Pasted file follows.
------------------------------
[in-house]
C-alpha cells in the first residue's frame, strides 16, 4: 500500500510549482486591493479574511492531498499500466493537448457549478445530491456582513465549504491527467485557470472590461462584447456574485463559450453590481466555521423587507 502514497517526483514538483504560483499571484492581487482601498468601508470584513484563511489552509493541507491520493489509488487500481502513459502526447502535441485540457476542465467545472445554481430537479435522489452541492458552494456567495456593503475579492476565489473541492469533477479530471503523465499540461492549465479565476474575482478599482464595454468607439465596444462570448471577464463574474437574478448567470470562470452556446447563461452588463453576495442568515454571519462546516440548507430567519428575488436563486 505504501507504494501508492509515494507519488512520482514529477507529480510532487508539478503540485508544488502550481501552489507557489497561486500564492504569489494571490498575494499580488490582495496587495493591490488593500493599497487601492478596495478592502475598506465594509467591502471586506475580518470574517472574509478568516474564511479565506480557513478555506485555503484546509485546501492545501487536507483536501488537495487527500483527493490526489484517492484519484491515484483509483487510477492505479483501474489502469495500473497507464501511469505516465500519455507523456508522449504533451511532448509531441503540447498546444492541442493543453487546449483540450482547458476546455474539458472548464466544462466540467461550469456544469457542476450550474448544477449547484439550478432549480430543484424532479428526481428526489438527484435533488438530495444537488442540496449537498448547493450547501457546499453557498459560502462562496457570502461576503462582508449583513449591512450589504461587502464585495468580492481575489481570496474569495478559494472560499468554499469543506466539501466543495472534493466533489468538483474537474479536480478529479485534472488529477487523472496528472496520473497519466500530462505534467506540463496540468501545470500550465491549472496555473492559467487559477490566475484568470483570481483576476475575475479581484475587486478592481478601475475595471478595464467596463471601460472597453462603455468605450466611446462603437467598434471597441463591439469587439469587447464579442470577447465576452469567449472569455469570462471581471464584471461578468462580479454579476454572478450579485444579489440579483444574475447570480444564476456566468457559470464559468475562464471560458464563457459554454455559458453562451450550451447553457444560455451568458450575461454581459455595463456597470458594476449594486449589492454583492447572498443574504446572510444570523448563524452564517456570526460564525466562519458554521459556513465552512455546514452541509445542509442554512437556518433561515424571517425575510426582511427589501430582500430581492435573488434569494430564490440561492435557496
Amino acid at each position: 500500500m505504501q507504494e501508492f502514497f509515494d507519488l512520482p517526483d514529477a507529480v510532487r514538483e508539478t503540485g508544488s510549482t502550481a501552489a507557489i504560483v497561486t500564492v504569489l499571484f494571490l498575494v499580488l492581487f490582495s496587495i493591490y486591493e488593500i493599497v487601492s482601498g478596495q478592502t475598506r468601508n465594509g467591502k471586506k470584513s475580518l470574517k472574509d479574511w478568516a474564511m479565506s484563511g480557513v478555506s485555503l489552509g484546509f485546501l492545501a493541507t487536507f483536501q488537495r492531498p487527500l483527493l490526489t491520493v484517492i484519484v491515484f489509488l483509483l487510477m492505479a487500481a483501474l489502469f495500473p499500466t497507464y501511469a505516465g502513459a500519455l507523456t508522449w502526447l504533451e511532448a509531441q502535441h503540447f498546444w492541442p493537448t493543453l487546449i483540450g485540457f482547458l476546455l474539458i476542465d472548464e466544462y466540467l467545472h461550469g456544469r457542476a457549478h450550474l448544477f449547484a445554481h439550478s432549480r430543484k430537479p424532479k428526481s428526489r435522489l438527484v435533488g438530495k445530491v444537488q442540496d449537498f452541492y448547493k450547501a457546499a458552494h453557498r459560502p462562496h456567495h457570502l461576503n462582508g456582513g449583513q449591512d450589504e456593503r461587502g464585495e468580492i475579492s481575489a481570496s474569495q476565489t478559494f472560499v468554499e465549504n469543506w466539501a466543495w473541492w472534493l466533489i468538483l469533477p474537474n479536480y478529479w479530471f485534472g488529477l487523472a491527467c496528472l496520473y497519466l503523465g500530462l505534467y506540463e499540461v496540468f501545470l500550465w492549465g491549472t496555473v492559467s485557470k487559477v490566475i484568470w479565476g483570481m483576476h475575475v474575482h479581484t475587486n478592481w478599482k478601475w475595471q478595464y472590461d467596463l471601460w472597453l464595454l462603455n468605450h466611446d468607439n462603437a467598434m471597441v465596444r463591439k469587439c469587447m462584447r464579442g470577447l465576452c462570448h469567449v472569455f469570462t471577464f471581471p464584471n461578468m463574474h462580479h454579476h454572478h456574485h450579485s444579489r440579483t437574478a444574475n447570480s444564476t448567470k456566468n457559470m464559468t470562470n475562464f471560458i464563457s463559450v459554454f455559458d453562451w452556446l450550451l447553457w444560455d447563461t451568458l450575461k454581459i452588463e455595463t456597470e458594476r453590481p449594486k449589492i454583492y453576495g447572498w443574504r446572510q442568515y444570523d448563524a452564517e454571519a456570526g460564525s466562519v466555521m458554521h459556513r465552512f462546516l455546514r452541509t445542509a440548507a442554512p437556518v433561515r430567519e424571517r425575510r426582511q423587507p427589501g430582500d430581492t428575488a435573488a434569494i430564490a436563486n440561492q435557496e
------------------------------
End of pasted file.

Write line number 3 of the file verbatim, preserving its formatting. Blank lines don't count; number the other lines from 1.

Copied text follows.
Amino acid at each position: 500500500m505504501q507504494e501508492f502514497f509515494d507519488l512520482p517526483d514529477a507529480v510532487r514538483e508539478t503540485g508544488s510549482t502550481a501552489a507557489i504560483v497561486t500564492v504569489l499571484f494571490l498575494v499580488l492581487f490582495s496587495i493591490y486591493e488593500i493599497v487601492s482601498g478596495q478592502t475598506r468601508n465594509g467591502k471586506k470584513s475580518l470574517k472574509d479574511w478568516a474564511m479565506s484563511g480557513v478555506s485555503l489552509g484546509f485546501l492545501a493541507t487536507f483536501q488537495r492531498p487527500l483527493l490526489t491520493v484517492i484519484v491515484f489509488l483509483l487510477m492505479a487500481a483501474l489502469f495500473p499500466t497507464y501511469a505516465g502513459a500519455l507523456t508522449w502526447l504533451e511532448a509531441q502535441h503540447f498546444w492541442p493537448t493543453l487546449i483540450g485540457f482547458l476546455l474539458i476542465d472548464e466544462y466540467l467545472h461550469g456544469r457542476a457549478h450550474l448544477f449547484a445554481h439550478s432549480r430543484k430537479p424532479k428526481s428526489r435522489l438527484v435533488g438530495k445530491v444537488q442540496d449537498f452541492y448547493k450547501a457546499a458552494h453557498r459560502p462562496h456567495h457570502l461576503n462582508g456582513g449583513q449591512d450589504e456593503r461587502g464585495e468580492i475579492s481575489a481570496s474569495q476565489t478559494f472560499v468554499e465549504n469543506w466539501a466543495w473541492w472534493l466533489i468538483l469533477p474537474n479536480y478529479w479530471f485534472g488529477l487523472a491527467c496528472l496520473y497519466l503523465g500530462l505534467y506540463e499540461v496540468f501545470l500550465w492549465g491549472t496555473v492559467s485557470k487559477v490566475i484568470w479565476g483570481m483576476h475575475v474575482h479581484t475587486n478592481w478599482k478601475w475595471q478595464y472590461d467596463l471601460w472597453l464595454l462603455n468605450h466611446d468607439n462603437a467598434m471597441v465596444r463591439k469587439c469587447m462584447r464579442g470577447l465576452c462570448h469567449v472569455f469570462t471577464f471581471p464584471n461578468m463574474h462580479h454579476h454572478h456574485h450579485s444579489r440579483t437574478a444574475n447570480s444564476t448567470k456566468n457559470m464559468t470562470n475562464f471560458i464563457s463559450v459554454f455559458d453562451w452556446l450550451l447553457w444560455d447563461t451568458l450575461k454581459i452588463e455595463t456597470e458594476r453590481p449594486k449589492i454583492y453576495g447572498w443574504r446572510q442568515y444570523d448563524a452564517e454571519a456570526g460564525s466562519v466555521m458554521h459556513r465552512f462546516l455546514r452541509t445542509a440548507a442554512p437556518v433561515r430567519e424571517r425575510r426582511q423587507p427589501g430582500d430581492t428575488a435573488a434569494i430564490a436563486n440561492q435557496e